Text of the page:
03 January 2023 | Story Charlene Stanley | Photo Supplied
Vuyelwa Vumendlini
Vuyelwa Vumendlini, Alternate Executive Director at the International Monetary Fund in Washington DC.

High-profile positions at National Treasury, the World Bank and now also the International Monetary Fund in Washington, mark an illustrious career for UFS Economics alumna, Vuyelwa Vumendlini.

“Go in full force, hands and feet, and accept this opportunity of a lifetime. You won’t regret it.” These words of Dr Minette Smit, her thesis supervisor, proved to be pivotal advice to a young Vuyelwa Vumendlini. At the time, she was doing her BCom Honours in Economics (1996-1999) and was presented with a scholarship opportunity to complete her master’s degree in the USA.

“I was afraid to leave my home and my comfort zone,” she explains. “But looking back, I’m extremely grateful to have taken that step.”

Her studies culminated in an appointment as Senior Adviser to the Executive Director at the World Bank, then Deputy Director-General: International and Regional Economic Policy at the National Treasury, and now as Alternate Executive Director at the International Monetary Fund (IMF) in Washington DC. As an IMF executive board member, Vumendlini represents 23 English-speaking African countries that are members of a constituency. The Executive Board of the IMF has 24 chairs, representing 24 constituencies from its 189 countries’ membership. Among her duties are considering policy issues and surveillance reports, as well as approving and monitoring IMF programmes involving lending and/or technical assistance.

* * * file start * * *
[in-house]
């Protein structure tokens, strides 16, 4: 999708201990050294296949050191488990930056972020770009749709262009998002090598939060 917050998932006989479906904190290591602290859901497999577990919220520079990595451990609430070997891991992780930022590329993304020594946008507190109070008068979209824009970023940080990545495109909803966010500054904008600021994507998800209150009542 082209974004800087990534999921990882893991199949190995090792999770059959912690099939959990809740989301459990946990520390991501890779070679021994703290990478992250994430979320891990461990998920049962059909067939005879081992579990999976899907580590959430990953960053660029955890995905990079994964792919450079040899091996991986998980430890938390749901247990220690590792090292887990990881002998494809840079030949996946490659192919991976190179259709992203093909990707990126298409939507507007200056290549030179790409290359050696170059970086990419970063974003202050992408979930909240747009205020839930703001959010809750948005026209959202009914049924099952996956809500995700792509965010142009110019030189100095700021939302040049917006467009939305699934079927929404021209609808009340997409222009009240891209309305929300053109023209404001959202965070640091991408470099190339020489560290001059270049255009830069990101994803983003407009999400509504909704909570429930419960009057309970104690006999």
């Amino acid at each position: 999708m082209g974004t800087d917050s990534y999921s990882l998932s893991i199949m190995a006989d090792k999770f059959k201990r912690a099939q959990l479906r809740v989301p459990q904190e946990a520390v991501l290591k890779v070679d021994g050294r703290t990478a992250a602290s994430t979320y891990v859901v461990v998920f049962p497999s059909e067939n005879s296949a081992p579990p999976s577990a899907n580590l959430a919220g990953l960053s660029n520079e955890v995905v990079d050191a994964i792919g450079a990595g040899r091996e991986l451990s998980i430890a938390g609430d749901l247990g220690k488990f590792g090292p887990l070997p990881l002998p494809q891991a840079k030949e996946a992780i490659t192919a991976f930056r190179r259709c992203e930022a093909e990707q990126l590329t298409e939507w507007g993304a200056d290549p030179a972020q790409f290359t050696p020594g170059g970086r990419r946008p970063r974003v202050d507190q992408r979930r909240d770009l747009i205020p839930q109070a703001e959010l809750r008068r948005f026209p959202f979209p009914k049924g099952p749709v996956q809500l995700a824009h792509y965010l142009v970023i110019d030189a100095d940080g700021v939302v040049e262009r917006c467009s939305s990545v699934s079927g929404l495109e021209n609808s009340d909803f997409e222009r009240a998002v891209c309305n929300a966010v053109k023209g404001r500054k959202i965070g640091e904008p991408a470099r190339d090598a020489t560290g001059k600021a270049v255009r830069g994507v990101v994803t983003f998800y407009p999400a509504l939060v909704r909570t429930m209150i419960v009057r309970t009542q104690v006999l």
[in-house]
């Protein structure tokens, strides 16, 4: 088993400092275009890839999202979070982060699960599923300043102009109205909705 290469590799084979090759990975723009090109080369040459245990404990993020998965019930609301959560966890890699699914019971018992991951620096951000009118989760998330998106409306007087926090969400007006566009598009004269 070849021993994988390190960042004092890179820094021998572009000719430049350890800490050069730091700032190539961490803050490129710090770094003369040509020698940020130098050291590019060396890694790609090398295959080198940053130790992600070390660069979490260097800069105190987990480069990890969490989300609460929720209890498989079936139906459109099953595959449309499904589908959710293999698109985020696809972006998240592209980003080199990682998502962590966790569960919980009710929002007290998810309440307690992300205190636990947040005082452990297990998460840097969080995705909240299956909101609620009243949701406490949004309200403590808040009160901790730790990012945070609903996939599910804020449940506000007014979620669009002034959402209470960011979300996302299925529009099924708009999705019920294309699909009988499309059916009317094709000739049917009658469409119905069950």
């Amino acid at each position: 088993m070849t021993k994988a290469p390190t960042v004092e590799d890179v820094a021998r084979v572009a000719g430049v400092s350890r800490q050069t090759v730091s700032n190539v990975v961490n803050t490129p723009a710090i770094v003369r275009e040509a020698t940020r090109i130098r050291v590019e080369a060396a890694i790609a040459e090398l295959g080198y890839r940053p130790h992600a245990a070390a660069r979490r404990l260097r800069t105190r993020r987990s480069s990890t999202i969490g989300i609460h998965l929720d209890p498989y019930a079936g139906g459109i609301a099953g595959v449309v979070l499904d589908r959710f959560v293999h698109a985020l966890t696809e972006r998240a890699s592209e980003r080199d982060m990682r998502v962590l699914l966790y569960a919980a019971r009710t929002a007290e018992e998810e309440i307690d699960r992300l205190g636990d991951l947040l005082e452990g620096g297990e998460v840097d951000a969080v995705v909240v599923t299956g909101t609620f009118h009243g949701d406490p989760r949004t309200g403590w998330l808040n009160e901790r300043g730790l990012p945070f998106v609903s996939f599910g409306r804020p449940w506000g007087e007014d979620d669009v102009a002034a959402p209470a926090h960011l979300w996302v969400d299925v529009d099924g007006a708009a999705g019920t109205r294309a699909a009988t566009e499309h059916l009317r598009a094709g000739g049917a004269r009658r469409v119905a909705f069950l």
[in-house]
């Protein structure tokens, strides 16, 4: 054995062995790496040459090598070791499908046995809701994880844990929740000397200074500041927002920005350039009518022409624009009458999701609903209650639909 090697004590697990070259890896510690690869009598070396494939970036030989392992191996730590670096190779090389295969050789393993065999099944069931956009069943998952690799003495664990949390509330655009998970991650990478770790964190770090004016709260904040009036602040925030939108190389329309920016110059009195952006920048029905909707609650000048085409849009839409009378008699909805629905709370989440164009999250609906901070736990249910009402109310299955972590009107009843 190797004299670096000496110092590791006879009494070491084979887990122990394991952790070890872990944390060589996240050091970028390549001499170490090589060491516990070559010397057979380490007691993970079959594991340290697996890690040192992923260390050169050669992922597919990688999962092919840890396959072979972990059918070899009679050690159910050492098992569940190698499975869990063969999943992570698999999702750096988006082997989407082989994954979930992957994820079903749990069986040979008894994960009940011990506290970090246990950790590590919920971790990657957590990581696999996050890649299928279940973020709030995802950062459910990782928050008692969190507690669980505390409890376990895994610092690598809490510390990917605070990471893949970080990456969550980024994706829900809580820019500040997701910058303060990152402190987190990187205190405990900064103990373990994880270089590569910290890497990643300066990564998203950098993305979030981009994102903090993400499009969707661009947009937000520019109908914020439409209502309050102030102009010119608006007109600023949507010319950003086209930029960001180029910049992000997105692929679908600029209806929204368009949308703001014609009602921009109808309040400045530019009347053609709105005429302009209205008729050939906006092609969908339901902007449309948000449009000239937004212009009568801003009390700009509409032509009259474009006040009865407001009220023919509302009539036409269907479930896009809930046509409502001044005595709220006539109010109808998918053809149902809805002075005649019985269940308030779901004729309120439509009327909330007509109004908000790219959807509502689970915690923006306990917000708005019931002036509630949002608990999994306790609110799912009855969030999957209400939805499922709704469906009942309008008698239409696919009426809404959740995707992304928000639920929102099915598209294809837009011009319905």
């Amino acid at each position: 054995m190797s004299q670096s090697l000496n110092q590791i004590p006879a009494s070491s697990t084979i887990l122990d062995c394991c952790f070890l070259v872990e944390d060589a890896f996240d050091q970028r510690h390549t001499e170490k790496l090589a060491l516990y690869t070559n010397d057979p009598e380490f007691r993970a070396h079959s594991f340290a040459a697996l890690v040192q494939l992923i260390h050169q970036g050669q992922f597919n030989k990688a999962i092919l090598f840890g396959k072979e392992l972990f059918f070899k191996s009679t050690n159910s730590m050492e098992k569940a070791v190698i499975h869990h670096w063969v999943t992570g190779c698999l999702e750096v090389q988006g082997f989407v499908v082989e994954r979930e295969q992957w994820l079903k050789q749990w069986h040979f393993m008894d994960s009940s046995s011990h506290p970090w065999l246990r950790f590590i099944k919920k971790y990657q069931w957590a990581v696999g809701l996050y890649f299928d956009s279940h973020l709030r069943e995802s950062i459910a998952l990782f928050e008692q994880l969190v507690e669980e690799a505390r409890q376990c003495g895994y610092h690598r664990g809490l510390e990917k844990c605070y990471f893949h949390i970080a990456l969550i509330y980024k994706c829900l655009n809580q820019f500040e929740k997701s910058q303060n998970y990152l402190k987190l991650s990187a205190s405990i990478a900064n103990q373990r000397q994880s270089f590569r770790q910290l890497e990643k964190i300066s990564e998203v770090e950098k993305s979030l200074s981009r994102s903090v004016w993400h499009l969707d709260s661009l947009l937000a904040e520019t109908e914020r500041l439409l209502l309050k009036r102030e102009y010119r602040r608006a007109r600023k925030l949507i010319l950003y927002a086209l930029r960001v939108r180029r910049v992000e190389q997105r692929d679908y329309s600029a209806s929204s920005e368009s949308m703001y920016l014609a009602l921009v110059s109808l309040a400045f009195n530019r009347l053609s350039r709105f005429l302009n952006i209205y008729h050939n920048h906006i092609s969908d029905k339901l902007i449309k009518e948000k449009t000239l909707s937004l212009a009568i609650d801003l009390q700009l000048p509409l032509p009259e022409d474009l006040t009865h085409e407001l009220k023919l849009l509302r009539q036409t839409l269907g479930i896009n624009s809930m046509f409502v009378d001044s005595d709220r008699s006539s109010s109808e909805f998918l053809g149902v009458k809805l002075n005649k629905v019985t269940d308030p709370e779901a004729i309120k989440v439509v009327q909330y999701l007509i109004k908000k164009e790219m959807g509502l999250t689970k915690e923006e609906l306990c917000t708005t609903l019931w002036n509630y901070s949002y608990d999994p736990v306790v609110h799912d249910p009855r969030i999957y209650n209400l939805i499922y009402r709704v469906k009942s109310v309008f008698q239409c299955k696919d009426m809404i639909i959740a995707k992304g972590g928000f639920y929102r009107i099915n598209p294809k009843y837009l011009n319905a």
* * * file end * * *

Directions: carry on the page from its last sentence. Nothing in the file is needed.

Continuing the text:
Since this is the second stint in Washington for her and her children, Simphiwe, Enhle, and Anele, settling down was much easier. “Because of the COVID-19 isolation, we were kind of used to being alone at home, so we didn’t find the solitude that bad while we were still making new friends.”

She misses South African food the most – things like biltong and boerewors – and the proximity of favourite restaurants like Ocean Basket and Mugg & Bean. She has fond memories of her study years, working as an assistant in the Department of Economics, hanging out at Mooimeisiesfontein on Saturdays, and building rag floats for Vergeet-My-Nie and Kestell residences. Plans for the future include tackling her PhD in Economics.

Her advice to UFS students: “Be up to date with what is happening around you. Do not be afraid to do things differently. Be agile in your approach to achieving your career aspirations and be ready to take on those opportunities when they present themselves.”

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